If the land that my right hon. Friend has in mind comes within another of the purposes in clause 1, applications can be made for financial assistance for many other reasons. I, therefore, ask my right hon. Friend to withdraw the amendment.

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I thank the Minister for her explanation. As a humble farmer, I would not wish to have an argument with a lawyer on a legal matter. Her point makes sense. The land occupied by many of these game species will be subject to support through the Bill, not least because of the wish to restore natural habitats and environment, and preserve some of our fragile natural environments.

What is not in doubt is that when the animals have been shot, prepared and put on the supermarket shelves, they qualify as food. Therefore, it struck me that some points made in the evidence session were not prepared to look at this as a useful source of food. Having heard the Minister’s sensible and legally wise words, I beg to ask leave to withdraw the amendment.

Amendment, by leave, withdrawn.

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I beg to move amendment 13, in clause 1, page 3, line 17, at end insert

““protecting or improving the quality of soil” includes the restoration of blanket bog and other peatland habitats.”

The right hon. Member for Scarborough and Whitby, the hon. Member for Edinburgh North and Leith, and I served on the previous Bill Committee.

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And me.

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And the Whip. That makes four of us; are there any more takers? Those of who went through the Bill then will remember quite a debate on trying to include soil as a public good. That was opposed by the Government and I remember that the right hon. Gentleman spoke vociferously against it. Lo and behold, it has now made it into the new version of the Bill. That shows that it is worth persevering with an argument, even if it seems to have fallen on deaf ears in the first instance. Someone may go away and think about it and come back and think: “She was right after all”.

In that spirit, I would like clarification on the provision on protecting or improving the soil, to make sure that it includes the restoration of blanket bog and other peatland habitats. I would like that specified in the Bill. This is absolutely important. Peatland is the single biggest store of carbon in the UK. We talk so much about planting trees, but very little about peatland. It stores over 3 billion tonnes—about the same amount as all the forest in the UK, France and Germany put together, but 80% is damaged. It is damaged by drainage, atmospheric pollution, peat extraction and burning. In those parts of the country where we have seen flooding at the moment, many people can talk about the impact of poor peatland management on drainage and run-off.

As a result of the damage to peatlands, 10 million tonnes of carbon dioxide is being released into the atmosphere every year. Rather than being a carbon sink that draws in carbon, it has the opposite effect. It is not just neutral: it releases carbon dioxide into the atmosphere. That is why, as part of the environmental land management scheme, we need to reward land managers and farmers who restore our peatlands. We have 13% of the world’s blanket bogs. That is quite unusual and we have a particular responsibility. If we do not act now, we will erode the multiple benefits it provides, such as clean drinking water, carbon storage, flood mitigation and wildlife habitat.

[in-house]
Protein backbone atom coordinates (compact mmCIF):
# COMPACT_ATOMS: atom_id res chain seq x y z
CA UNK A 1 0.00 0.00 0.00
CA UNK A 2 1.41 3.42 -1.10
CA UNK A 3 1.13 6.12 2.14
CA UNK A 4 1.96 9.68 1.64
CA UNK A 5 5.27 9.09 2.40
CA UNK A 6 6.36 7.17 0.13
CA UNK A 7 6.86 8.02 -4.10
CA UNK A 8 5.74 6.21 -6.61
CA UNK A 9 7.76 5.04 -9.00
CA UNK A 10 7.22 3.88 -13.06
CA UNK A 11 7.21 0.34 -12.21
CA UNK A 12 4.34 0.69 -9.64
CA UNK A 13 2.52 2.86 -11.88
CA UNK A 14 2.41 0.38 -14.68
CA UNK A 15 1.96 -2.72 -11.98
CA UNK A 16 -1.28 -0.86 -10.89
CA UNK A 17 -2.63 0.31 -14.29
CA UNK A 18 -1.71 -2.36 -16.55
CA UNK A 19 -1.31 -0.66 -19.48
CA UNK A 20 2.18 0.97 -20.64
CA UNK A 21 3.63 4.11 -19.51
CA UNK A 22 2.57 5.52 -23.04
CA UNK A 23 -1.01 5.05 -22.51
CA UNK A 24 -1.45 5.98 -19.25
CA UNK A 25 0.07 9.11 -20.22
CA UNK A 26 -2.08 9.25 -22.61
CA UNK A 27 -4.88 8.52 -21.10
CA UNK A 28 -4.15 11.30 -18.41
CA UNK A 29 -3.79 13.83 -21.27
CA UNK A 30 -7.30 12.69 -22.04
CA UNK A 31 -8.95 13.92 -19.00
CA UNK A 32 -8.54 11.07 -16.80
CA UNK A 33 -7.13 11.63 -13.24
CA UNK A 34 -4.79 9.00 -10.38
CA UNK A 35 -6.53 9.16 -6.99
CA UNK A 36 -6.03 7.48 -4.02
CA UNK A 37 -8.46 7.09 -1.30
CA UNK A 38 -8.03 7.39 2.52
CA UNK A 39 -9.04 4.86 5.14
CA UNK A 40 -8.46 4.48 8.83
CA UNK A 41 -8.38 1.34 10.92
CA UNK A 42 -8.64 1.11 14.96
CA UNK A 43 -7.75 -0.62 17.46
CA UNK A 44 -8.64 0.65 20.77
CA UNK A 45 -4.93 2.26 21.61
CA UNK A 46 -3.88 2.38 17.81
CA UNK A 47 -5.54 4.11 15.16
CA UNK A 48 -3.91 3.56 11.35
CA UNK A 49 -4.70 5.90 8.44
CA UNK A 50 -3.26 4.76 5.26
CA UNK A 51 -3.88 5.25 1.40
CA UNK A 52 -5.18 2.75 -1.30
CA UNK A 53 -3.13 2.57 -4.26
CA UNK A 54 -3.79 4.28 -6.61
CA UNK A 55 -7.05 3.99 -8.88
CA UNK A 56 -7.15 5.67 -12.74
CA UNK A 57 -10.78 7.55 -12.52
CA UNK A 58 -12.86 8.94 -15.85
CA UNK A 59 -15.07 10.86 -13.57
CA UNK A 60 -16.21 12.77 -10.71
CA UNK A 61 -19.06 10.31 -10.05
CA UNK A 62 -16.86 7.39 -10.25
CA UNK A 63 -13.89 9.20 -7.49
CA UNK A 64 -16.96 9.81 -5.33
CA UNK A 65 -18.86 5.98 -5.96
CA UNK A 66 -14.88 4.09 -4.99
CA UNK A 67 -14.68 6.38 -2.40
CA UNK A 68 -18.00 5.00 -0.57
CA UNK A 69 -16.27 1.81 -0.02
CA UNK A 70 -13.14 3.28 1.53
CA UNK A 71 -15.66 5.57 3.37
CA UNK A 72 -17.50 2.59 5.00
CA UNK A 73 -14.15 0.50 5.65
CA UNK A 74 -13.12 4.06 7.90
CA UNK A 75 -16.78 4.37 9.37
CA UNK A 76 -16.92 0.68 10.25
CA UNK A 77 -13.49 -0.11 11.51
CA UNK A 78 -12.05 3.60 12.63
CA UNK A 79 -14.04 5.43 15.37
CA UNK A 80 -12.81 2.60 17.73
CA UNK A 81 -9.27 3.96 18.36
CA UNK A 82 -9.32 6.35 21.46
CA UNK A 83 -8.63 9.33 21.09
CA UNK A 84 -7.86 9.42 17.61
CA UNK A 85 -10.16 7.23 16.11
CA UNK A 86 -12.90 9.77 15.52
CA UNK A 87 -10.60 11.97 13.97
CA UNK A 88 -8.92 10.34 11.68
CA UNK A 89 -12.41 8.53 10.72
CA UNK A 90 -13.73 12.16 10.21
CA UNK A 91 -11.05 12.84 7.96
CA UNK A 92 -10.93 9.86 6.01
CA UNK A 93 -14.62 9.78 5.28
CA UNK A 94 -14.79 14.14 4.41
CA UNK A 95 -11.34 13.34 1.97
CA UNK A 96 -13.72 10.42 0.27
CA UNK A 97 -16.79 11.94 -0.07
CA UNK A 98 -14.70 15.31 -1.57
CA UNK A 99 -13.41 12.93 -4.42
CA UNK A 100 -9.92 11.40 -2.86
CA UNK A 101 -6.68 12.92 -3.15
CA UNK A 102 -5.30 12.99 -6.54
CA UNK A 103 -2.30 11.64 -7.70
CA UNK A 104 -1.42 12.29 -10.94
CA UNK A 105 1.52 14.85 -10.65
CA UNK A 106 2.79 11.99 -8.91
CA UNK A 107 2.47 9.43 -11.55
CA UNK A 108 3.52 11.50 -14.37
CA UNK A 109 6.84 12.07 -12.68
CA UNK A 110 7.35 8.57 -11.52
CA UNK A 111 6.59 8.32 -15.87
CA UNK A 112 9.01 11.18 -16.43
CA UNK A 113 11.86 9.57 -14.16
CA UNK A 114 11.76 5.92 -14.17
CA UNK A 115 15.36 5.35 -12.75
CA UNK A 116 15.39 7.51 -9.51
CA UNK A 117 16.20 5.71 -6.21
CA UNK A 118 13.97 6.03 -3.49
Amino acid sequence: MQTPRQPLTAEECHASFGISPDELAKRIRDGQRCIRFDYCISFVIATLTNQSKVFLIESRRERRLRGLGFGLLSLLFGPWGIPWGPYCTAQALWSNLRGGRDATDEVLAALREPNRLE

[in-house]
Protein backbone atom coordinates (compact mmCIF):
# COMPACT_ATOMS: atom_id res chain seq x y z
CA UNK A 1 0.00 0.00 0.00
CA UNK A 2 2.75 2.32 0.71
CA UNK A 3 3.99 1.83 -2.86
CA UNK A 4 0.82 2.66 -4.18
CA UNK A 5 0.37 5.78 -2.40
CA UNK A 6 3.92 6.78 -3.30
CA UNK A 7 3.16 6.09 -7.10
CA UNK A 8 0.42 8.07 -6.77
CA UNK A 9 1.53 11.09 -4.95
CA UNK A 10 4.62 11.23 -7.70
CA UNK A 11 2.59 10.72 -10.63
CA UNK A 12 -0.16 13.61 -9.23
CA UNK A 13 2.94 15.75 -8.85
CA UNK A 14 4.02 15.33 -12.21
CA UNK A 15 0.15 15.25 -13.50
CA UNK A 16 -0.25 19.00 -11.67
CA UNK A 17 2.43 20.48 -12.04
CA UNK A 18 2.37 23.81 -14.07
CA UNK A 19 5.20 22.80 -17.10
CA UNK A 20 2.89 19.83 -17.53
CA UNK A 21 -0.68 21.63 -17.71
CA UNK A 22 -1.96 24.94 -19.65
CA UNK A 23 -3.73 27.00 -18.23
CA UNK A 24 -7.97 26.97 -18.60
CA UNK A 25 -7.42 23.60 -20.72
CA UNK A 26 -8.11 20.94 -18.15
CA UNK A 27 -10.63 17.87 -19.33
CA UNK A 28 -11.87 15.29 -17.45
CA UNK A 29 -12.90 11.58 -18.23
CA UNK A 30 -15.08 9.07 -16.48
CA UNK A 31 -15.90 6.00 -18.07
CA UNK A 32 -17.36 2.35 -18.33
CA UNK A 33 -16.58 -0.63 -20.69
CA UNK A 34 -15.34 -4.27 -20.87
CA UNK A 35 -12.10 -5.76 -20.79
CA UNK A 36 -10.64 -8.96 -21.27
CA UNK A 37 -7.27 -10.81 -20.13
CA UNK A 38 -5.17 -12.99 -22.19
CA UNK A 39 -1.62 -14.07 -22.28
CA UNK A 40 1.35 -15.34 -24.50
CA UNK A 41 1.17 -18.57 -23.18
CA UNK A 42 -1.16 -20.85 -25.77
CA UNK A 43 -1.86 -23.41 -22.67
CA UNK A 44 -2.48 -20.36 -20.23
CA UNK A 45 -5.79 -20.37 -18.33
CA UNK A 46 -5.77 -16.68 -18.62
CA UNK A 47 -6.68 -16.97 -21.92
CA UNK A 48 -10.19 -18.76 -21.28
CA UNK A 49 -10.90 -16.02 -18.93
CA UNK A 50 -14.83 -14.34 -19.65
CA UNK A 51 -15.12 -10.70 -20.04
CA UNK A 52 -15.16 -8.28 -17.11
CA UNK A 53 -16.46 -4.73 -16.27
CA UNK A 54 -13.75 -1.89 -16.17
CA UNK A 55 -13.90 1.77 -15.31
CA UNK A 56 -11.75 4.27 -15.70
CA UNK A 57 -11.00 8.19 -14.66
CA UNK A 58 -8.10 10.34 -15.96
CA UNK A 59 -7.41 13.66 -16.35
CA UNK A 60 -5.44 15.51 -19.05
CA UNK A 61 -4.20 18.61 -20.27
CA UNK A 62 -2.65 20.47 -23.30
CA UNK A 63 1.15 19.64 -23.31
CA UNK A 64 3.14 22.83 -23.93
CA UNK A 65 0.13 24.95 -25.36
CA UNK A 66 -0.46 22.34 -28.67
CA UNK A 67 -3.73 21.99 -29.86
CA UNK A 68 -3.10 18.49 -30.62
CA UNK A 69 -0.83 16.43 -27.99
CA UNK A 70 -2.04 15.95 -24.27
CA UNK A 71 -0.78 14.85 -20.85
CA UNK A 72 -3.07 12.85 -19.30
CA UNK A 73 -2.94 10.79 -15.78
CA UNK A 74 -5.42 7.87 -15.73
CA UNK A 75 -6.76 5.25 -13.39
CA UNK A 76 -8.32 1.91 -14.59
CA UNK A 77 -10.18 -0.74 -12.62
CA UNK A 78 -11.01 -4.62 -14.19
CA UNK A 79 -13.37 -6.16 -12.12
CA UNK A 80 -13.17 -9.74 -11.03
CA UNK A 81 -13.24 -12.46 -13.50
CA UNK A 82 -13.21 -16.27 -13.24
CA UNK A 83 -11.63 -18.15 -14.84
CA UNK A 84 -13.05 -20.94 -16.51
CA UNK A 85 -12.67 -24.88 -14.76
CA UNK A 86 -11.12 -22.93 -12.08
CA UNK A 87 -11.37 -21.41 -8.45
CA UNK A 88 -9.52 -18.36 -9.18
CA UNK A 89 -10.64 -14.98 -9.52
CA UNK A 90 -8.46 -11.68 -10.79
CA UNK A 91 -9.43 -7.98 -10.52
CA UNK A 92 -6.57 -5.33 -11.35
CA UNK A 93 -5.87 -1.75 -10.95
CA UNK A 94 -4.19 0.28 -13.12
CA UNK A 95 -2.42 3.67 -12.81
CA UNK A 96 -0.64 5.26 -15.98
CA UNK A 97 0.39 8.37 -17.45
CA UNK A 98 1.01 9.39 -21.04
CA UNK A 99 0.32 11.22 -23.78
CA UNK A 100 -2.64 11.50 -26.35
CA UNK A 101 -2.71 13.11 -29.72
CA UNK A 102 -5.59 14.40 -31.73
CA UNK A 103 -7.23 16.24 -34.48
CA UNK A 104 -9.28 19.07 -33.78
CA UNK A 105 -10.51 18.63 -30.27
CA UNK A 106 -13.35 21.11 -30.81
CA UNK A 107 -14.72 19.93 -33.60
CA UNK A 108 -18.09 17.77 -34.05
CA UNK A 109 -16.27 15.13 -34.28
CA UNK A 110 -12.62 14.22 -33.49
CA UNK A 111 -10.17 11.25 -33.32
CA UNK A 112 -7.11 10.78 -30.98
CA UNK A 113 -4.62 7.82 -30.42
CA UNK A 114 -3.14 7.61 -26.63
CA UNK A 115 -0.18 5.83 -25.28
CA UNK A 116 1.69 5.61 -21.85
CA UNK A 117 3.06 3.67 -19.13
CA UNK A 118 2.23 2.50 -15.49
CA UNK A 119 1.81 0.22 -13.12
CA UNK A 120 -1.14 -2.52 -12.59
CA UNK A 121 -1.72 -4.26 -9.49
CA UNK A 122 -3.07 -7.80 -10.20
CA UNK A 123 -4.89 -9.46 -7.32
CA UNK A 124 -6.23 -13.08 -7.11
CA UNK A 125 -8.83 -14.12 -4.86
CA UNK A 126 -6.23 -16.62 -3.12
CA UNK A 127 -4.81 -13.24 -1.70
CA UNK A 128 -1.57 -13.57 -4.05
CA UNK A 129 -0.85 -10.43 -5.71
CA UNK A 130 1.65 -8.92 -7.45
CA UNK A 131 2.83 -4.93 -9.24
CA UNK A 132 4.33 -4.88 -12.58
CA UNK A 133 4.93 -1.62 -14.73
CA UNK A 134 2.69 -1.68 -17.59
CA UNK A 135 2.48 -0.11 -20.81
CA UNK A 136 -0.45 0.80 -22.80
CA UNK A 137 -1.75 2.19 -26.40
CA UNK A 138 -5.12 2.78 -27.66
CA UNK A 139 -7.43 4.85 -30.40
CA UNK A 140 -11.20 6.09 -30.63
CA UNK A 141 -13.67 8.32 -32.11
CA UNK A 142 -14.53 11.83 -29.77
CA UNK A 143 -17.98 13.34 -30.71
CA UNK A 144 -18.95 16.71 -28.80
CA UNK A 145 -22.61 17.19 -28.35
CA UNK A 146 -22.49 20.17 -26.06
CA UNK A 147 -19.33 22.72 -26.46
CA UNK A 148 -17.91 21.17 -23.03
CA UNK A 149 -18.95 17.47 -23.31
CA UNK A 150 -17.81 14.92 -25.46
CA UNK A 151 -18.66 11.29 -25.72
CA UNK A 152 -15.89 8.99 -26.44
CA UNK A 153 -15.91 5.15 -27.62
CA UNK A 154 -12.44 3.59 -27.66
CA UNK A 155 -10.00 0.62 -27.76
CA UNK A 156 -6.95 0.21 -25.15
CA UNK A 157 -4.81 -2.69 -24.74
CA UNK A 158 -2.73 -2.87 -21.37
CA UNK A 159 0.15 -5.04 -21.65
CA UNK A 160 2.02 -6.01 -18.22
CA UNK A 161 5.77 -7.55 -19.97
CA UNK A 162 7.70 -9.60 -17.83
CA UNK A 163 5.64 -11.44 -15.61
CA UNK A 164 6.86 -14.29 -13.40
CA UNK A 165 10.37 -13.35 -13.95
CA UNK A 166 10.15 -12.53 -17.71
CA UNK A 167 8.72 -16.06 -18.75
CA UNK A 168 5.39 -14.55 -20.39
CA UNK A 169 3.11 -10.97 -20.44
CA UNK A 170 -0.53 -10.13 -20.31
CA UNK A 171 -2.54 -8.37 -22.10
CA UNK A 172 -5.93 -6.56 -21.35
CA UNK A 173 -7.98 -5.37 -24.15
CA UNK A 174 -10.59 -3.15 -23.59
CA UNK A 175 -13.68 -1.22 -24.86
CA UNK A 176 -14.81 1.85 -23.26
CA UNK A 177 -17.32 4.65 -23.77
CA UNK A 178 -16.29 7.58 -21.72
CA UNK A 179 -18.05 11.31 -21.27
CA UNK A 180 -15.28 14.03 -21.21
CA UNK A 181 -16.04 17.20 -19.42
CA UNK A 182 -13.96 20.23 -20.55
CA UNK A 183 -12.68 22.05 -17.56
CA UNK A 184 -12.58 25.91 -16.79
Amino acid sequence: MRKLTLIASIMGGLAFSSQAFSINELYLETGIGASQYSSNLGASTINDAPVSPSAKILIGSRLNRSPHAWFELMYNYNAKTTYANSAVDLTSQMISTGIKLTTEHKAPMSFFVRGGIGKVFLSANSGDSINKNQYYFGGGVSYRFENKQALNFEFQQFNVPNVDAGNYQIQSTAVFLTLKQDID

I am pleased that today’s DEFRA press release on ELMS specifically cites landscape scale restoration of peatland. That is absolutely vital if we are to avoid serious environmental, economic and social harm. Given that it is mentioned in the document that was released today, and given that the Minister is sitting there nodding away at what I have to say, I do not see why this amendment cannot be incorporated into the Bill.

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I thank the hon. Lady for drawing attention to the importance of peatland and the peatland habitats that we are lucky enough to have in this country. The protection and improvement of all soil is key to a sustainable agricultural industry that helps in our commitment to tackle climate change and deliver on multiple public goods.

Peatlands have an important role in this commitment. That is why the Government have committed to publishing an England peat strategy and announced the creation of the lowland agricultural peat taskforce. These will focus on the protection and improvement of England’s peatlands. In addition, we are currently funding £10 million worth of peatland restoration in England between 2018 and 2021.

The current drafting of clause 1(1)(j) enables the Secretary of State to give financial assistance for “protecting and enhancing the quality of soils”. The clause is not restrictive and will enable all soil types to be included, not just peatland. Ample provisions in clause 1 will allow us to protect peatlands. For example, clause 1(1)(d) includes,

“managing land or water in a way that mitigates or adapts to climate change”.

That could certainly allow support for peatland restoration. Such provisions would allow for the management of land to restore peatland habitats by more than just the soil if it is within the Government’s strategic priority to do so. This could be achieved through the new ELM scheme or research into other sustainable practices.